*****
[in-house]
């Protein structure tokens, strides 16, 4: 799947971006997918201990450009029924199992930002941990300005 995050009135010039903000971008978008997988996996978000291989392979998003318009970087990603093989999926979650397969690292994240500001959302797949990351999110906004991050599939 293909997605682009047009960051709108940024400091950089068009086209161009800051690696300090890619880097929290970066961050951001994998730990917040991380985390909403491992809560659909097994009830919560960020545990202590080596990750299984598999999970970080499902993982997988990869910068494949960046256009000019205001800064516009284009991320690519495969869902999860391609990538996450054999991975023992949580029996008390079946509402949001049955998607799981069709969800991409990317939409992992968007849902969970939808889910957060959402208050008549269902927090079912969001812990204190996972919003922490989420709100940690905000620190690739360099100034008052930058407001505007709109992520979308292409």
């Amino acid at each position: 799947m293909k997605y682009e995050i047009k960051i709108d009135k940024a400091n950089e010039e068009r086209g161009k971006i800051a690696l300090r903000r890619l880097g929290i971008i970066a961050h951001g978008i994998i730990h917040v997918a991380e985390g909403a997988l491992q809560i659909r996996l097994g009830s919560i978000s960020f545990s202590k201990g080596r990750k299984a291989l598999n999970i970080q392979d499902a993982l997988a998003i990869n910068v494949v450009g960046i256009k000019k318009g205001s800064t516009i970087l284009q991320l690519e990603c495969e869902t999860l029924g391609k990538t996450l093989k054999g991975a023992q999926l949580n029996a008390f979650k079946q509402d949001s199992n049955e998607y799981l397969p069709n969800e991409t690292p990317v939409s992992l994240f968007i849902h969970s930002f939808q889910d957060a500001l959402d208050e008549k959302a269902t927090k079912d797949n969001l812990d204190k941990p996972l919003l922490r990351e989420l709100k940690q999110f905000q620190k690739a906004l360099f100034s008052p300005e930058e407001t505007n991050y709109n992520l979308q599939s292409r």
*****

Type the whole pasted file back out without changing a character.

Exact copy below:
[in-house]
């Protein structure tokens, strides 16, 4: 799947971006997918201990450009029924199992930002941990300005 995050009135010039903000971008978008997988996996978000291989392979998003318009970087990603093989999926979650397969690292994240500001959302797949990351999110906004991050599939 293909997605682009047009960051709108940024400091950089068009086209161009800051690696300090890619880097929290970066961050951001994998730990917040991380985390909403491992809560659909097994009830919560960020545990202590080596990750299984598999999970970080499902993982997988990869910068494949960046256009000019205001800064516009284009991320690519495969869902999860391609990538996450054999991975023992949580029996008390079946509402949001049955998607799981069709969800991409990317939409992992968007849902969970939808889910957060959402208050008549269902927090079912969001812990204190996972919003922490989420709100940690905000620190690739360099100034008052930058407001505007709109992520979308292409």
């Amino acid at each position: 799947m293909k997605y682009e995050i047009k960051i709108d009135k940024a400091n950089e010039e068009r086209g161009k971006i800051a690696l300090r903000r890619l880097g929290i971008i970066a961050h951001g978008i994998i730990h917040v997918a991380e985390g909403a997988l491992q809560i659909r996996l097994g009830s919560i978000s960020f545990s202590k201990g080596r990750k299984a291989l598999n999970i970080q392979d499902a993982l997988a998003i990869n910068v494949v450009g960046i256009k000019k318009g205001s800064t516009i970087l284009q991320l690519e990603c495969e869902t999860l029924g391609k990538t996450l093989k054999g991975a023992q999926l949580n029996a008390f979650k079946q509402d949001s199992n049955e998607y799981l397969p069709n969800e991409t690292p990317v939409s992992l994240f968007i849902h969970s930002f939808q889910d957060a500001l959402d208050e008549k959302a269902t927090k079912d797949n969001l812990d204190k941990p996972l919003l922490r990351e989420l709100k940690q999110f905000q620190k690739a906004l360099f100034s008052p300005e930058e407001t505007n991050y709109n992520l979308q599939s292409r």